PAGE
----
I stepped out of my vehicle, stretched, and heard an unmistakable sound overhead… a bit like a goose with a stutter. A single sandhill crane was doing a low, lazy fly-over, its long legs dangling behind it so you could never mistake it for a large goose. My pulse sped up. In my whole life, I’ve never seen more than one or two of these imposing birds at a time. Tonight would be different. Tonight I paid my $25 to spend two hours in a blind at the river’s edge to watch The Spectacle at sunset.
This is the Platte River Valley of central Nebraska, and over half a million (!) of these birds use it as a staging ground each spring en route to their breeding grounds in far northern North America. There will be precious little food when they get to the tundra, so their three- to four-week stop fattens them up; leftover corn in farm fields will add 18% to their body weight. At night they descend en masse onto the sand bars of the river, preferring 3-6″ of water to roost in overnight which will be an Early Warning System if a fox or bobcat is on the hunt.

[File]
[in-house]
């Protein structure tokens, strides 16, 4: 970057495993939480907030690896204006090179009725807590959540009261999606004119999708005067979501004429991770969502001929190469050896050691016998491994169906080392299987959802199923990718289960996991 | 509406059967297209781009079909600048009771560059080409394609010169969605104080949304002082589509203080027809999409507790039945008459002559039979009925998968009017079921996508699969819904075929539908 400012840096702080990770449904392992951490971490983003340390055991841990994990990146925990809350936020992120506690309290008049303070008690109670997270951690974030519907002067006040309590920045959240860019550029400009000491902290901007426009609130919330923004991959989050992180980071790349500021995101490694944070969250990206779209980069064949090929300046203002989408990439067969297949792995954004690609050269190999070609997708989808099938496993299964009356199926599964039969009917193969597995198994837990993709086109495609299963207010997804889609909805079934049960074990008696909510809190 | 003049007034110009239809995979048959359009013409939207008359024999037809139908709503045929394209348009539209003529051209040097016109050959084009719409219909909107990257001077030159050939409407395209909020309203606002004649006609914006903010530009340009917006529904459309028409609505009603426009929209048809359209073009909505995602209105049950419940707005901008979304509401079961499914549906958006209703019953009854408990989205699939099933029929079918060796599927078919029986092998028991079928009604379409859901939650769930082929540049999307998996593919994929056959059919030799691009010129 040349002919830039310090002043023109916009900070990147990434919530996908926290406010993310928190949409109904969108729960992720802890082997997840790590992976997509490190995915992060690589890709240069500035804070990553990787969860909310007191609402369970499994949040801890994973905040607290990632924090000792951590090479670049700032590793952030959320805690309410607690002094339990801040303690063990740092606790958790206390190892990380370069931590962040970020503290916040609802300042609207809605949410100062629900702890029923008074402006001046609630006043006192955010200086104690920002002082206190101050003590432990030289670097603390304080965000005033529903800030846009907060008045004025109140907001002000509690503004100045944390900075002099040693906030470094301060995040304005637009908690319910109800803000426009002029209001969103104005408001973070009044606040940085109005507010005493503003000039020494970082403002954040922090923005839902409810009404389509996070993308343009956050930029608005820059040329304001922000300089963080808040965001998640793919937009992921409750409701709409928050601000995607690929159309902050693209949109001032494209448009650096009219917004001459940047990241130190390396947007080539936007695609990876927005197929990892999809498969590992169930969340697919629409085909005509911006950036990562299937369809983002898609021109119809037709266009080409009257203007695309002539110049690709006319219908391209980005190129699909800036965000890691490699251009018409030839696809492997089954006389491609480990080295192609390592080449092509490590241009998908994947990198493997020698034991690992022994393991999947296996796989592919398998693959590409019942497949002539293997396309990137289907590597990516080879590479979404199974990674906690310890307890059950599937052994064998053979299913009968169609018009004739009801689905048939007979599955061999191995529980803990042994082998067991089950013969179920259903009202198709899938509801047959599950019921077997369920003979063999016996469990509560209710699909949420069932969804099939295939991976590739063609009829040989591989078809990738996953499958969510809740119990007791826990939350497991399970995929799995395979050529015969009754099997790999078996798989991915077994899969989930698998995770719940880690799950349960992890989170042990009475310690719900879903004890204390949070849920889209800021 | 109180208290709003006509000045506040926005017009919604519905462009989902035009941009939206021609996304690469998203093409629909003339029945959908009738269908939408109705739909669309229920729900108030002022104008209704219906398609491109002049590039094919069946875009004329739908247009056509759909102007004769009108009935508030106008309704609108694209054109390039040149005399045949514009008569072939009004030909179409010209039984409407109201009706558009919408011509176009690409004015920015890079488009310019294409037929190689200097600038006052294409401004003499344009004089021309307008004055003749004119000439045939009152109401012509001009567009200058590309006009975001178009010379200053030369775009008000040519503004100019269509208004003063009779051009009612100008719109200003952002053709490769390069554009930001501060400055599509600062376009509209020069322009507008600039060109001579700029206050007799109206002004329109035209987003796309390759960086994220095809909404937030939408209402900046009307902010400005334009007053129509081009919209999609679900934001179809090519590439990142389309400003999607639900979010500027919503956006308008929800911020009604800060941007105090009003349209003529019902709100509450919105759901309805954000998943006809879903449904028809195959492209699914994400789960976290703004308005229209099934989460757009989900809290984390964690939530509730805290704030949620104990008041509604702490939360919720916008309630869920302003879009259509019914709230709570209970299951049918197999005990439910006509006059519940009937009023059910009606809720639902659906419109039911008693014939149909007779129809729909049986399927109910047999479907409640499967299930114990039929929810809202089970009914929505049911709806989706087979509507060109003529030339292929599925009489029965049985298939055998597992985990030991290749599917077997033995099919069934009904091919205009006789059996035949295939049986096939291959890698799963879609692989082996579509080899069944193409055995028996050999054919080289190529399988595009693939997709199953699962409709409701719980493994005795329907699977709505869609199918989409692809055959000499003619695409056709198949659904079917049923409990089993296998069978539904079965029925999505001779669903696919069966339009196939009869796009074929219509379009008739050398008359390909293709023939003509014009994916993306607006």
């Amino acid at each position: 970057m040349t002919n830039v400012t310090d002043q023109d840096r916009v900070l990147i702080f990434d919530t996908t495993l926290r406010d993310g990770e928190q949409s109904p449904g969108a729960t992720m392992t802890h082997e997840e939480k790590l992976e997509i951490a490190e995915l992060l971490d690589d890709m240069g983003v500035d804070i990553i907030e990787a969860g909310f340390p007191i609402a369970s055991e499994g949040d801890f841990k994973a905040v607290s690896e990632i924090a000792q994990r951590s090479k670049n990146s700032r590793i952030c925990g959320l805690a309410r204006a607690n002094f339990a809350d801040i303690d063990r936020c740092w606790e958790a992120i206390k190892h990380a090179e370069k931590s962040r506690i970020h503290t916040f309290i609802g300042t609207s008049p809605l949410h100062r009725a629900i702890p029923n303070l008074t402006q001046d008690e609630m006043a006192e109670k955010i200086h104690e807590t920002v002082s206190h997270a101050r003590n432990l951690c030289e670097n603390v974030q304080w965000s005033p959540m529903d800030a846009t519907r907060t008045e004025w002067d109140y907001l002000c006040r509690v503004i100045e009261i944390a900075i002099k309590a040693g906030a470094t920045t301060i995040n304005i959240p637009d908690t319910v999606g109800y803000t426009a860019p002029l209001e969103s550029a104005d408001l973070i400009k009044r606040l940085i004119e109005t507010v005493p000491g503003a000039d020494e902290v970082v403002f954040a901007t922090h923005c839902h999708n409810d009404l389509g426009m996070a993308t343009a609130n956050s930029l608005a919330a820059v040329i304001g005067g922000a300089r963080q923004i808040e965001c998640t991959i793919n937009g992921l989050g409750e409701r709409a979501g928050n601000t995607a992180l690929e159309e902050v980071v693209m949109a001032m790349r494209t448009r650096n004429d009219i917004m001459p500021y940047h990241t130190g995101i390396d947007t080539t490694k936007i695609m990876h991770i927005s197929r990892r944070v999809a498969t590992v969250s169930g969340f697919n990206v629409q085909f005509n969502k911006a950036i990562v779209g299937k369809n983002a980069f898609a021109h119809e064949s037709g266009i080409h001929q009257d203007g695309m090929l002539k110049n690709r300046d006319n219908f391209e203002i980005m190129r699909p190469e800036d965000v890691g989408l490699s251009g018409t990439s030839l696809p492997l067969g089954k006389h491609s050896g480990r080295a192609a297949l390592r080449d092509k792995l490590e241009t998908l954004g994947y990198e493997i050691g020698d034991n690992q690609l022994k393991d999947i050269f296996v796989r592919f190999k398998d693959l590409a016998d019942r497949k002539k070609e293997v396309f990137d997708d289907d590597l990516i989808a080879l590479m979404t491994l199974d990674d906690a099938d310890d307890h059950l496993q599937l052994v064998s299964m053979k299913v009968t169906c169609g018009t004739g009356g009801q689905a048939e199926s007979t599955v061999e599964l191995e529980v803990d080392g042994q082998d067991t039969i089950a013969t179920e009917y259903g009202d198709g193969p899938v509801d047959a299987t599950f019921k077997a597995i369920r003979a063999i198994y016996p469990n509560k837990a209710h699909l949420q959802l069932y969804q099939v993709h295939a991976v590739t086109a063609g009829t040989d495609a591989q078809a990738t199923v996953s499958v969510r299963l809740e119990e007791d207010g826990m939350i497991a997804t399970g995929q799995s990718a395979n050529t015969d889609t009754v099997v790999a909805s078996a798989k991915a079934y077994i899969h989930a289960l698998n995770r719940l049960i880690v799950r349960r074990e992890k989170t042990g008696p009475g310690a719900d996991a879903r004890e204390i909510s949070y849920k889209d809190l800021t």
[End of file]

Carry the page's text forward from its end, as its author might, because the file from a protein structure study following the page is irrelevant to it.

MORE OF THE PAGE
At the Rowe Audubon Sanctuary, permanent blinds enable viewers to be at river’s edge without stressing the birds. As I waited for the group to gather, forty or fifty birds landed in an adjacent field to eat. With my binoculars I could easily see their majestic bearing, the red crown, the bustle over their tail.
The sky was cut by small V’s that rattled, trilled, honked their way to wherever they were going. I couldn’t wait to get to the blind…
[photo from google images]